D Murali

How ISB came into being

D. Murali | Updated on November 15, 2017 Published on January 01, 2012

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It is on a low hill in Gachibowli, about ten miles from Hyderabad, that the book ‘An Idea Whose Time Has Come: The story of the Indian School of Business' by Pramath Raj Sinha (Penguin) opens. “The hill was unremarkable. Part of it was covered with scattered boulders, some of them enormous. In between the big stones there was nothing but coarse grass and a few scattered trees, among which goats browsed here and there…” And, getting out of cars on a damp summer day in 1998, a group of government officials and leading members of India's business community were studying the scene.

Three years later, on that same hill, the Indian School of Business opened its doors to its first students, 128 in all, the author recounts. The founding chairman, Rajat Gupta, reminisces in the foreword how the idea transformed from a Department of Management Studies (with a Master of Business Administration programme) at the Indian Institute of Delhi to an independent, world-class business school. As for the financial resources, he mentions the initial questions – such as, who would fund such a start-up, whether the initial funding could be raised, and more importantly, whether a sustaining financial model could be built. “The initial board members provided generous seed funding. We attracted lots of additional funding and were feeling euphoric, but the dot.com bust put us in somewhat of a crisis…”

The author, who took charge of the project as the CEO early in 1999, narrates an incident to highlight the difference between putting together a plan and implementing it. He was a full-time consultant with McKinsey, and had undertaken the job of CEO as an additional duty. “I remember that at first I had the tendency to continue to behave like a consultant, coming up with recommendations for the board and options they might like to consider.” A moment of truth, however, was when Yogesh Deveshwar took him to one side and said, “Pramath, you are the CEO. Your job is to come to us with decisions, not to ask us to make decisions. We will provide inputs and tell you if we think you are wrong. But it is up to you to make the decisions.”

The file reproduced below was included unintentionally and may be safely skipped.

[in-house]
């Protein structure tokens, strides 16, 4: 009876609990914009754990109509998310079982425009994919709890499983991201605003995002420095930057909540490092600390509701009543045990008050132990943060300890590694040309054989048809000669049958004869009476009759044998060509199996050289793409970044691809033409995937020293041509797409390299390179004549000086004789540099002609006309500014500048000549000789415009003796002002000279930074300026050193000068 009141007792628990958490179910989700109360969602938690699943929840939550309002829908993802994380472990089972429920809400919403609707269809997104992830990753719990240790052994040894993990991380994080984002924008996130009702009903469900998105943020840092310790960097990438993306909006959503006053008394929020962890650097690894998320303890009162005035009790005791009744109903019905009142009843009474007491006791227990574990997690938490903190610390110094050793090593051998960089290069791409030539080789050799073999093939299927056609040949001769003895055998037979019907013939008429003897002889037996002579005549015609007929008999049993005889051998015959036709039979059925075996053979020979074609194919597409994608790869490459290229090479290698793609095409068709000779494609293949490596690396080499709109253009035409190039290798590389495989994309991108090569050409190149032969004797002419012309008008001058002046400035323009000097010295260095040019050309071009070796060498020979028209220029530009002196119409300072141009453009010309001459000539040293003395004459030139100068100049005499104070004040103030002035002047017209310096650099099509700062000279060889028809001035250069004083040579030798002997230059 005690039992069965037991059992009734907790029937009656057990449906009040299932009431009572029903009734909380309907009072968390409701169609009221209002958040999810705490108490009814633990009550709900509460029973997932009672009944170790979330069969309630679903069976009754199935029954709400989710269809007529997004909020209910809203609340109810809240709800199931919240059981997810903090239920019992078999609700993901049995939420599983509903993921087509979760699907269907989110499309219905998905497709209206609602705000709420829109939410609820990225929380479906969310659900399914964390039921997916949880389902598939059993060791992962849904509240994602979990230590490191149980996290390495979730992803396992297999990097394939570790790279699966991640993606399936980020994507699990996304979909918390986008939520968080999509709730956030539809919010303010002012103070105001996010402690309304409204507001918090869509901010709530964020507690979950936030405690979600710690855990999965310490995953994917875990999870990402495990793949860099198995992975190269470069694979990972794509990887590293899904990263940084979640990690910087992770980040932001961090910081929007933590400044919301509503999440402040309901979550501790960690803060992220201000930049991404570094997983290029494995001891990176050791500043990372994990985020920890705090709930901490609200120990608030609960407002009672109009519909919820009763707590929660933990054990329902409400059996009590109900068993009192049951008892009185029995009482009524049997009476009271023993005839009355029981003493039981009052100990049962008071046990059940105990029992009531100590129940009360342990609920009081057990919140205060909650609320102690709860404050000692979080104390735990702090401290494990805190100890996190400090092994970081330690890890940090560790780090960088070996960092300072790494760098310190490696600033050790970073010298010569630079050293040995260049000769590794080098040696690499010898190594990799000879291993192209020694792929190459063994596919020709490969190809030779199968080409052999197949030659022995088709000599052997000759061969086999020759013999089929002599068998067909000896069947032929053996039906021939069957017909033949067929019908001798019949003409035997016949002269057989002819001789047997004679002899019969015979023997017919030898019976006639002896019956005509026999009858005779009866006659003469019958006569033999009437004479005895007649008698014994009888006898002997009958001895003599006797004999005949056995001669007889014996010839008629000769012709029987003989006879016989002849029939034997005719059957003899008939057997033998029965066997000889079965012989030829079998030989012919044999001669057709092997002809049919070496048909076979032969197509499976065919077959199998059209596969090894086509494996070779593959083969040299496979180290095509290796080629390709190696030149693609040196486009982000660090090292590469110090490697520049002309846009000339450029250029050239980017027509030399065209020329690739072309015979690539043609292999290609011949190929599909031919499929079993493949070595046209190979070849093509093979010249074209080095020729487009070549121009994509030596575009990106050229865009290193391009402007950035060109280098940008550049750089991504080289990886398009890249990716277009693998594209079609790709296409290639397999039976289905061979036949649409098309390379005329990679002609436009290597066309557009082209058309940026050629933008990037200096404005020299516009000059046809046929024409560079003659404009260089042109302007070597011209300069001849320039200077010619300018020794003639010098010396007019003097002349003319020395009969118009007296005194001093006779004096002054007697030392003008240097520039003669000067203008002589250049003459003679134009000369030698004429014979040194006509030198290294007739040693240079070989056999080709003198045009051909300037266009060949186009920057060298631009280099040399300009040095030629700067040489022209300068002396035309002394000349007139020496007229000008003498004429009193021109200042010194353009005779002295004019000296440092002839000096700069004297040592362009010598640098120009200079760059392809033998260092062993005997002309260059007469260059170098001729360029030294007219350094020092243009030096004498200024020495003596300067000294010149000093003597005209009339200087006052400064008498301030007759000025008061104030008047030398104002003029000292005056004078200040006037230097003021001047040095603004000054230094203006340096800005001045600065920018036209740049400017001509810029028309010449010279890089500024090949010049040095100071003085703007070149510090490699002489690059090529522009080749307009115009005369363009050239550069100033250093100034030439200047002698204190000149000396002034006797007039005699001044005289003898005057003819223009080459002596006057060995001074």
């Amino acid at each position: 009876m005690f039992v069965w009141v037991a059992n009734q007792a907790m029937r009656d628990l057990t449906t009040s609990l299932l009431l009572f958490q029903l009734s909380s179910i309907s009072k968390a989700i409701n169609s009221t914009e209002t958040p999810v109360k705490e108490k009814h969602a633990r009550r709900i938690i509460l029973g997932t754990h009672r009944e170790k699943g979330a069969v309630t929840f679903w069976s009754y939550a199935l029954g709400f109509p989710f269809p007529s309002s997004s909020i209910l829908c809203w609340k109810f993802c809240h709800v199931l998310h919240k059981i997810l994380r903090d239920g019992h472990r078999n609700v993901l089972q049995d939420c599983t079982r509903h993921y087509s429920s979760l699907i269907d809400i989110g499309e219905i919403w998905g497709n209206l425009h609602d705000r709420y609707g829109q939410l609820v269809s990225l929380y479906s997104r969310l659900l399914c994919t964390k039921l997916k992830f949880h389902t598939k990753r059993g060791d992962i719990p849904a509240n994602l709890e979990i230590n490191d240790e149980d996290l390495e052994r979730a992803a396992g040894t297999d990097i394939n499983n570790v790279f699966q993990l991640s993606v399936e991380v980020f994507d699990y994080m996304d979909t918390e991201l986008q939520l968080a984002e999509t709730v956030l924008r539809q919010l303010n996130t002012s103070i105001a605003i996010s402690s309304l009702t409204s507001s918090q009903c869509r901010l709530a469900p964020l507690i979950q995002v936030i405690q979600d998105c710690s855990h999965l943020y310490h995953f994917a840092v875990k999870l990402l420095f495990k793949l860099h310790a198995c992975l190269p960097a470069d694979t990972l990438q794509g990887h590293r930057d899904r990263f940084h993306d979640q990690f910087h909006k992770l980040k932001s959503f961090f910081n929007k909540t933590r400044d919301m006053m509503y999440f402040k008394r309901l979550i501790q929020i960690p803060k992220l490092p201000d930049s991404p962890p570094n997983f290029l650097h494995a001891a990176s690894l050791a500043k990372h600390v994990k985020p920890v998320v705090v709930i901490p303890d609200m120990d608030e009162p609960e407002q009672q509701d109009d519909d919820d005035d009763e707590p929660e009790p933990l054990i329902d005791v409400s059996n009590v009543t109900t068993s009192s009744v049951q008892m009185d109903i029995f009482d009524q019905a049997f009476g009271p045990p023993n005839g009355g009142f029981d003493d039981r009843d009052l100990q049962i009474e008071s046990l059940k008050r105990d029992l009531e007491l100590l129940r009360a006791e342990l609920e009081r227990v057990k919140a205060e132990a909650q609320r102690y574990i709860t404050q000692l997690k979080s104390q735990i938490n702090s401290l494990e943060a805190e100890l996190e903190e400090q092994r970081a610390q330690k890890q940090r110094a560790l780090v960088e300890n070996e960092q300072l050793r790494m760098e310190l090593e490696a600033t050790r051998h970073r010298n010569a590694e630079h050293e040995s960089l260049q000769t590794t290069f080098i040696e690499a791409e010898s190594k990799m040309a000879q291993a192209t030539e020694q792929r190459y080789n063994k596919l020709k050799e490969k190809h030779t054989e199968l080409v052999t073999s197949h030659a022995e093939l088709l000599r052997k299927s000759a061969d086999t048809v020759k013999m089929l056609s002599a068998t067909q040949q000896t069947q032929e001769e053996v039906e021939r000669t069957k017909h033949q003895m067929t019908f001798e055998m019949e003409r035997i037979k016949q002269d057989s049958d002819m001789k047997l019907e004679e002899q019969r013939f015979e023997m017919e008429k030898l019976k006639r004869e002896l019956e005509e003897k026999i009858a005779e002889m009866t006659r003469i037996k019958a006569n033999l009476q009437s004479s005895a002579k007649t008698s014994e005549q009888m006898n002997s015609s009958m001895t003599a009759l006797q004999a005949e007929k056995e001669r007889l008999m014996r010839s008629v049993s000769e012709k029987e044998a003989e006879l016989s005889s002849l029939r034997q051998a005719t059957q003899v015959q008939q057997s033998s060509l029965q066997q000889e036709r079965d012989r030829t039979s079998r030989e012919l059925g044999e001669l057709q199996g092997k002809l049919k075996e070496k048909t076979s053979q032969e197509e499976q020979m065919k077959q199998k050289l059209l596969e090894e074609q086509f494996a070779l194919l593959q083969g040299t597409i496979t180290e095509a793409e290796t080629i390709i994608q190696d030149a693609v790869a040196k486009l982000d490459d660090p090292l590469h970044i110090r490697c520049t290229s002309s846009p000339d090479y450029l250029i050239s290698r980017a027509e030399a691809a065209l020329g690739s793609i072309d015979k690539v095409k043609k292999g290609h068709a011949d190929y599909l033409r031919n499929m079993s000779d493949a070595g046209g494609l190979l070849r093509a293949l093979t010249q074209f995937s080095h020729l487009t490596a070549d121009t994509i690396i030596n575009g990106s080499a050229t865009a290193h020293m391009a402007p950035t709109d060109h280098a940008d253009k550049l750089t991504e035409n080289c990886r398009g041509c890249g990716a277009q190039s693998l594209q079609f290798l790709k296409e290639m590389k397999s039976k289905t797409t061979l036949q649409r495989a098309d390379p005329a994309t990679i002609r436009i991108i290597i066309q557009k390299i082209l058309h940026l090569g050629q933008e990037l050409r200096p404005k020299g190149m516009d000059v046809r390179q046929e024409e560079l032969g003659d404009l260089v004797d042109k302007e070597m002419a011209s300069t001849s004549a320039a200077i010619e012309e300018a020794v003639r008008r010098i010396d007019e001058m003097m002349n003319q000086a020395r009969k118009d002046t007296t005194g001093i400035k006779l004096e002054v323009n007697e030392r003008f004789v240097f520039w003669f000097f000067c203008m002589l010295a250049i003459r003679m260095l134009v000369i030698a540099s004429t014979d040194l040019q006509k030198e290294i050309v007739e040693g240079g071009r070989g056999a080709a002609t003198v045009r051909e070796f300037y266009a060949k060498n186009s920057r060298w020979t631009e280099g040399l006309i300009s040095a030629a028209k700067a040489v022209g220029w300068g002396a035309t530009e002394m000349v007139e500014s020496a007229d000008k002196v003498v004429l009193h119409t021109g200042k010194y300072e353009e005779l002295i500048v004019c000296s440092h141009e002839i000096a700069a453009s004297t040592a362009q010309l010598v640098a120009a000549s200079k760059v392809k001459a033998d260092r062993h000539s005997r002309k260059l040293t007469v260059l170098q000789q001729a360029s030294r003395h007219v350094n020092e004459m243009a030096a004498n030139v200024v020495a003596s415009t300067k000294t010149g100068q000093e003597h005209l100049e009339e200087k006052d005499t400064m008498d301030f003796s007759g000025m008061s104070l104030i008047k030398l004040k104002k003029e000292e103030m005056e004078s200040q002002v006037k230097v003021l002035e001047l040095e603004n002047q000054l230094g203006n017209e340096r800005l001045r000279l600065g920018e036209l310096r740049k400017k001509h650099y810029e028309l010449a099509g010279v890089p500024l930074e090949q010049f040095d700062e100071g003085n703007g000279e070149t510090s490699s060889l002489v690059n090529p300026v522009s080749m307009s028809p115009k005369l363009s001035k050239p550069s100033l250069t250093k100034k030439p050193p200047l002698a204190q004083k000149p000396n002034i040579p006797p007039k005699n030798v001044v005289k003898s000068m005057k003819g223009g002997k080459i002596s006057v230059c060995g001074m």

Three cities were in the shortlist for locating ISB, after an exercise to visit more than fifty locations. “All the governments were very proactive and very keen to have us in the city,” reads a quote of Arvind Pahwa, cited in the book. For instance, Thackeray was in favour of giving land at below local market price in Maharashtra, but the demand was for a quota for students, staff and faculty. “There is some justification in what he said, and he was passionate about developing Maharashtra. But the board needed a free hand,” recalls Deepak Parekh. And, in Karnataka, the Chief Minister offered a site with good infrastructure near the Ring Road, away from central Bangalore's infamous traffic jams, but the ISB delegation felt the price was on the high side, the book informs.

Meanwhile, in Andhra Pradesh, the then Chief Minister, N. Chandrababu Naidu was determined to expedite the economic development of Hyderabad. He would call each member of the Executive Board personally, and send them a letter. And, after a breakfast with the Chief Minister, the delegation would hear him say, “Since you will be visiting other States, whatever they offer, please let me know. If they offer X, I will make it X+1.”

An exciting story about building a functioning institution in the field of business education, by turning barren land into a vibrant campus.

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Published on January 01, 2012
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